Fda expands salmonella in raw red tomatoes warning

Fda expands salmonella in raw red tomatoes warning

The US Food and Drug Administration is expanding its warning to consumers throughout the US not to eat Roma, plum and round raw red tomatoes because they could be contaminated with a rare type of salmonella that can be fatal to vulnerable people although it is unlikely to kill anyone who is healthy. The warning had been limited to Texas and New Mexico until the 7th of June.

The FDA said it advises consumers not to eat raw red Roma, raw red plum, raw red round tomatoes, or any food products that contain these ingredients, unless they know that the tomatoes have come from a source not linked to the recent outbreak.

Since the middle of April, the agency has received reports of 145 cases of people (including 23 that had to be hospitalized) from states all over the US who became ill with salmonellosis caused by the same strain of salmonella: Salmonella Saintpaul. The states reporting cases linked to the outbreak included: Arizona, California, Colorado, Connecticut, Idaho, Illinois, Indiana, Kansas, New Mexico, Oklahoma, Oregon, Texas, Utah, Virginia, Washington, and Wisconsin.

73 of the people who fell ill were interviewed by the Centers for Disease Control and Prevention (CDC) who reported that they became ill between April 16th and May 27th.

If you have bought tomatoes and you don't know where they were grown, then contact the store you bought them from, said the FDA.

Cherry tomatoes, grape tomatoes, and tomatoes sold still attached to the vine are safe to eat, said the FDA, as are home grown tomatoes.

On 5th June, the federal agency published "Advice for Retailers, Restaurateurs and Food Service Operators". By analysing distribution patterns, and using what they called "traceback review", the agency listed the following regions as "not associated with the outbreak":

Safe Sources: Inside the USA

  • Arkansas
  • California
  • Georgia
  • Hawaii
  • North Carolina
  • South Carolina
  • Tennessee
  • Texas
Safe Sources: Outside the US
  • Belgium
  • Canada
  • Dominican Republic
  • Guatemala
  • Israel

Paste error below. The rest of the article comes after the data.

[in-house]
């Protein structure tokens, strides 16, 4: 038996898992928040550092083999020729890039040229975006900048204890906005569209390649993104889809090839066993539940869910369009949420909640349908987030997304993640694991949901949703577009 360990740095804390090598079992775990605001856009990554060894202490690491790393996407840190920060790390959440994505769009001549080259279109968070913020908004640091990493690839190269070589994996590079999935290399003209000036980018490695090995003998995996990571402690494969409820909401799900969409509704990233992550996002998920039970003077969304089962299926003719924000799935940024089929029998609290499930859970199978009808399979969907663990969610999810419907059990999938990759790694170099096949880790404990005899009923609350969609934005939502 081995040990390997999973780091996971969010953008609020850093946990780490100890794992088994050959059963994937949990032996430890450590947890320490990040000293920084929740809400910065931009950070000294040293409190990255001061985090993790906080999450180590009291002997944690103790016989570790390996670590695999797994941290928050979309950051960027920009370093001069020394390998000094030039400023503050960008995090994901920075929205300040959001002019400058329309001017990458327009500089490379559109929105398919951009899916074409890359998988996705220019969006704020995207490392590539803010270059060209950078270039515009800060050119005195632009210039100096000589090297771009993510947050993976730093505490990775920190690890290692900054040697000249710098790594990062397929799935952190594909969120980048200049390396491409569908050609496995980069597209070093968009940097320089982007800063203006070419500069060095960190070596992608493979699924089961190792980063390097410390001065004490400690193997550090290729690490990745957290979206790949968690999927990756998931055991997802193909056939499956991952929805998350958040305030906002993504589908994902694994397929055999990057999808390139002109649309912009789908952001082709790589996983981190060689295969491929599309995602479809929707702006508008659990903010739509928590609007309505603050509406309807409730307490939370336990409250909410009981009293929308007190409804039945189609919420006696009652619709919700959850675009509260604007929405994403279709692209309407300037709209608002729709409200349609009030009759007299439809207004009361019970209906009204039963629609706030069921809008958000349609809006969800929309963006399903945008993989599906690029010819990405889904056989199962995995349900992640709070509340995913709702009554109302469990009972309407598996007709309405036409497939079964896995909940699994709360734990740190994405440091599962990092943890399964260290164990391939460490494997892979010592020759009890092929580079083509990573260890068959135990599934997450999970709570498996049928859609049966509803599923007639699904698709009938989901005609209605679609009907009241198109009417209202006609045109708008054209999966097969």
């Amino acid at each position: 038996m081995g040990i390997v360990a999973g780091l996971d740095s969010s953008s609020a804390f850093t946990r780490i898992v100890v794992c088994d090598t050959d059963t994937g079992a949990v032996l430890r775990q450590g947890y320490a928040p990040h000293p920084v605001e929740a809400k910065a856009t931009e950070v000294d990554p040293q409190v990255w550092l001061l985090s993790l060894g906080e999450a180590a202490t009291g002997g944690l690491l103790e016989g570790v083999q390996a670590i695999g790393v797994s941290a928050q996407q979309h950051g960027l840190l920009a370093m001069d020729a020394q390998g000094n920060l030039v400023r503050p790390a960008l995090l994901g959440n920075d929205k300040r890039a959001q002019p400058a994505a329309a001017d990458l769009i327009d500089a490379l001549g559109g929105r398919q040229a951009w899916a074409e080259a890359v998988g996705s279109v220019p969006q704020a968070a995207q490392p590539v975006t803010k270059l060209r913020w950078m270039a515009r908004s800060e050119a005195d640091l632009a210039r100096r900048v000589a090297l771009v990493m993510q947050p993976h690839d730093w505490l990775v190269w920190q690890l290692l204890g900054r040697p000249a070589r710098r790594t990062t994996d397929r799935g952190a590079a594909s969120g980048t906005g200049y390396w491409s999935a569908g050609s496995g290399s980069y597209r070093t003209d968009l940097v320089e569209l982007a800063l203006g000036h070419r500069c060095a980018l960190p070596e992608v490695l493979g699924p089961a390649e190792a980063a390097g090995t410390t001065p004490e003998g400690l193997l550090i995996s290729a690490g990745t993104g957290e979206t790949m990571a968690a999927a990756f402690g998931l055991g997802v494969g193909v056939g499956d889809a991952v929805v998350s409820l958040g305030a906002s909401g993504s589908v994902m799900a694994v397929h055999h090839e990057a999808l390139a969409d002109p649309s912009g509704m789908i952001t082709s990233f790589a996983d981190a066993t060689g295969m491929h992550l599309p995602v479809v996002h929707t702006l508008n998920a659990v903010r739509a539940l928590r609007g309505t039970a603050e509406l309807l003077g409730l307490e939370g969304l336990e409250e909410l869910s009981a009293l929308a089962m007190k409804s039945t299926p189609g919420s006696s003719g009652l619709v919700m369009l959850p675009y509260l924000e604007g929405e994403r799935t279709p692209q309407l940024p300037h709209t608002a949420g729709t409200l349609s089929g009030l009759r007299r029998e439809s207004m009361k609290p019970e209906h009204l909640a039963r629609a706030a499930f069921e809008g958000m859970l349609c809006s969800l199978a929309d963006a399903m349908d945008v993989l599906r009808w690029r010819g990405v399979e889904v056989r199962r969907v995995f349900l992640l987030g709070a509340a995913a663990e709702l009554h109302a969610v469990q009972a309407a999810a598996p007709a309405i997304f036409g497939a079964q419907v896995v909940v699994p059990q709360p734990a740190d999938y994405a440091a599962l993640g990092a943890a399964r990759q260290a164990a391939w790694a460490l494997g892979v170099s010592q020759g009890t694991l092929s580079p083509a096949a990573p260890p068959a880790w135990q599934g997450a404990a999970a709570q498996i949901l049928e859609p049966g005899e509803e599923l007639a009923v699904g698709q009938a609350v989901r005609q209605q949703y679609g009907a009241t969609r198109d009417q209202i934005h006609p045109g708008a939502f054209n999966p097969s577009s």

• Netherlands
  • Puerto Rico
To stay up to date with this list, go to this web address: www.fda.gov/oc/opacom/hottopics/tomatoes.html#retailers.

The FDA said retailers, restauranteurs and food service operators should not sell raw red Roma, raw red plum or raw red round tomatoes unless they are from the regions given in the above lists. Cherry and grape tomatoes, and those sold on the vine, are OK from any source, said the agency.

But some outlets, like Taco Bell and Chipotle, have stopped selling tomatoes altogether for the time being, reported the Los Angeles Times earlier today, while others, like Ralphs, Vons and Albertsons have stopped selling Roma, red plum and round red tomatoes.

Salmonellosis is the disease that occurs when a person is infected with the salmonella bacteria. It can be serious and fatal to young children, weak and elderly people, and anyone with an immune system that is weak, for instance from chemotherapy or because they have AIDS.

The illness is rarely fatal to healthy people, who usually have abdominal pain, fever, diarrhea (sometimes with blood), nausea and vomiting. In very rare cases where a healthy person has salmonellosis, the bacteria can get into the bloodstream, for instance through a hole in the bowel, and that can become serious.

If you have recently eaten raw tomatoes or food containing raw tomatoes and you have any of these symptoms you should see your doctor straight away. Cases of salmonellosis should also be reported to the state or local health authority.

The FDA said the source of the contamination could be just a single grower or packer, and is continuing its efforts to trace the source.

Some media sources have commented on the fact that Mexico and Florida are not on the list of safe sources.

Click here for FDA page "Salmonellosis Outbreak in Certain Types of Tomatoes".


FDA Still Seeking Salmonella Origin in Tomatoes (Video Medical And Professional 2020).

Section Issues On Medicine: Other